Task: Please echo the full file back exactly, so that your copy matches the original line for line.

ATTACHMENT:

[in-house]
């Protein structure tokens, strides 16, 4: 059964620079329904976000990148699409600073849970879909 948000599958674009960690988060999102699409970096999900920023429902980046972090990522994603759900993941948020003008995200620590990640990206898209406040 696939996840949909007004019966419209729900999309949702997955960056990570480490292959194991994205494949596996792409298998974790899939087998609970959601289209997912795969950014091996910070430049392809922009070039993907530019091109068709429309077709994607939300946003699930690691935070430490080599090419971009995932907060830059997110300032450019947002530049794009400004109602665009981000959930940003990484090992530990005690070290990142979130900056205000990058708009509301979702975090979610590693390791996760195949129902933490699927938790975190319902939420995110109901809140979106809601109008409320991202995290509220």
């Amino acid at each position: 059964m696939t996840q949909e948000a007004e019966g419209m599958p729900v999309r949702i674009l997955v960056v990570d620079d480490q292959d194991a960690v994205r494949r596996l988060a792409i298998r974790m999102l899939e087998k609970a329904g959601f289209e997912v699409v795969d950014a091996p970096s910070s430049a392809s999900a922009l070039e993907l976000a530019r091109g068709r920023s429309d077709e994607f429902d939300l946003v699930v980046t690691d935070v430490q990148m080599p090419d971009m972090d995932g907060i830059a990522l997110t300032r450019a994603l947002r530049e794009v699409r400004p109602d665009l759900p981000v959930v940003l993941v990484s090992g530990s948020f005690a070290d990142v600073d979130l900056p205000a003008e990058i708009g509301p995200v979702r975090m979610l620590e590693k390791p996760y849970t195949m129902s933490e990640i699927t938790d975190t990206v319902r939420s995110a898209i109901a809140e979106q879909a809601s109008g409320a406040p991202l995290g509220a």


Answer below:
[in-house]
């Protein structure tokens, strides 16, 4: 059964620079329904976000990148699409600073849970879909 948000599958674009960690988060999102699409970096999900920023429902980046972090990522994603759900993941948020003008995200620590990640990206898209406040 696939996840949909007004019966419209729900999309949702997955960056990570480490292959194991994205494949596996792409298998974790899939087998609970959601289209997912795969950014091996910070430049392809922009070039993907530019091109068709429309077709994607939300946003699930690691935070430490080599090419971009995932907060830059997110300032450019947002530049794009400004109602665009981000959930940003990484090992530990005690070290990142979130900056205000990058708009509301979702975090979610590693390791996760195949129902933490699927938790975190319902939420995110109901809140979106809601109008409320991202995290509220």
């Amino acid at each position: 059964m696939t996840q949909e948000a007004e019966g419209m599958p729900v999309r949702i674009l997955v960056v990570d620079d480490q292959d194991a960690v994205r494949r596996l988060a792409i298998r974790m999102l899939e087998k609970a329904g959601f289209e997912v699409v795969d950014a091996p970096s910070s430049a392809s999900a922009l070039e993907l976000a530019r091109g068709r920023s429309d077709e994607f429902d939300l946003v699930v980046t690691d935070v430490q990148m080599p090419d971009m972090d995932g907060i830059a990522l997110t300032r450019a994603l947002r530049e794009v699409r400004p109602d665009l759900p981000v959930v940003l993941v990484s090992g530990s948020f005690a070290d990142v600073d979130l900056p205000a003008e990058i708009g509301p995200v979702r975090m979610l620590e590693k390791p996760y849970t195949m129902s933490e990640i699927t938790d975190t990206v319902r939420s995110a898209i109901a809140e979106q879909a809601s109008g409320a406040p991202l995290g509220a």